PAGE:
Two former Irish rugby players who were acquitted of rape have lost a court bid to recoup the legal costs of their defence.
Ex-Ireland and Ulster stars Paddy Jackson (26) and Stuart Olding (25) wanted Northern Ireland's Public Prosecution Service to pay bills totalling hundreds of thousands of pounds.
The men were unanimously acquitted by a jury of raping the same woman at a house party in the summer of 2016 after a high-profile trial in Belfast earlier this year.
However, they were subsequently sacked by Ulster and Ireland amid controversy over a series of explicit WhatsApp messages that were revealed during the trial.
They claimed the failed prosecution had caused them serious financial hardship and limited their earning potential in the future. Both men are now playing for clubs in France - Jackson is at Perpignan and Olding turns out for Brive.
Jackson's costs were considerably higher than Olding's, as the latter successfully applied for legal aid midway through the trial.
Lawyers for the players insisted their prosecution was not warranted, alleging multiple failings in the handling of the case.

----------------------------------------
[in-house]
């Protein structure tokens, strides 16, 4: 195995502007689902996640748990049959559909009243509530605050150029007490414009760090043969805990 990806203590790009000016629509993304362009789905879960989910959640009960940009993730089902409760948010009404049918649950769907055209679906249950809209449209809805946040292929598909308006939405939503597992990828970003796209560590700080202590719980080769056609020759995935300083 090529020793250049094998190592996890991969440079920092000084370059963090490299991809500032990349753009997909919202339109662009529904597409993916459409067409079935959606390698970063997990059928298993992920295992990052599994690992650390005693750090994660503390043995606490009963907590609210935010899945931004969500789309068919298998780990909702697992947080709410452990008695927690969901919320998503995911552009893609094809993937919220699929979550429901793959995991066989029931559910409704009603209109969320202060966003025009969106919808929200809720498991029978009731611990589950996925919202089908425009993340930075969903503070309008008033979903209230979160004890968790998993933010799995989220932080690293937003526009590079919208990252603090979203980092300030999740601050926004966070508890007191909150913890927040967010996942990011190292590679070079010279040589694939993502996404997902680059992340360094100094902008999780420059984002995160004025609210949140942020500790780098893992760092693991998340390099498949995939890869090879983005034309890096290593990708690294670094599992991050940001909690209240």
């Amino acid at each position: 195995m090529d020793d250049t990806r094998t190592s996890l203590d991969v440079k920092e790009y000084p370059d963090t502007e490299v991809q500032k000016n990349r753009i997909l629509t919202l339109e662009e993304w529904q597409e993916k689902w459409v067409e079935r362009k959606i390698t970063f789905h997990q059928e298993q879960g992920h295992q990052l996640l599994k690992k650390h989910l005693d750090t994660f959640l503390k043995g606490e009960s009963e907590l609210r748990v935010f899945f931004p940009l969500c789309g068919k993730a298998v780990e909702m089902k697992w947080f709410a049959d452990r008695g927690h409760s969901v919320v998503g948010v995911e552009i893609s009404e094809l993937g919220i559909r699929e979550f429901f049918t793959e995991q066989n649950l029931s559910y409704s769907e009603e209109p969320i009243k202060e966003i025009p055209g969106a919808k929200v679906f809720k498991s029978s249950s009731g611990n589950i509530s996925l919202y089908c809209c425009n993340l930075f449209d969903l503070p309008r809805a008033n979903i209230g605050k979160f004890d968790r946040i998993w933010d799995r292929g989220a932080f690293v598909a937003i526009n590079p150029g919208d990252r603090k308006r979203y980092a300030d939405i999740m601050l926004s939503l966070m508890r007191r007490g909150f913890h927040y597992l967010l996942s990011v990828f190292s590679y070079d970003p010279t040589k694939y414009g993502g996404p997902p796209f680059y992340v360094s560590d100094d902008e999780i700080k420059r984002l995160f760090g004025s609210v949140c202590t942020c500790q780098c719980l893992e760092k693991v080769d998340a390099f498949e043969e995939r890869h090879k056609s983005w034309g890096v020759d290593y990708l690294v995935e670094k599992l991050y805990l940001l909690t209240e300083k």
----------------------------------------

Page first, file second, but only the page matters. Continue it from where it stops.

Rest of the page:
Judge Patricia Smyth rejected their applications yesterday.
She concluded that the decision to prosecute the men was justified.
"This was a highly complex police investigation and the prosecution was warranted albeit the jury did not consider that the charges had been proved beyond reasonable doubt," she said.
"Having considered all of the relevant factors, I am satisfied that there is no basis for exercising my discretion in the applicants' favour. The applications are therefore dismissed."
The judge noted that the players had not provided to the court details of their severance terms with Ulster and Ireland, including whether the prosecution was the official reason their contracts were terminated.
"In those circumstances, there is simply no evidence upon which this court could conclude that the financial circumstances of either Mr Jackson or Mr Olding have been irrevocably changed as a consequence of the prosecution for rape and that this is a relevant factor to take into account in determining the applications," she added.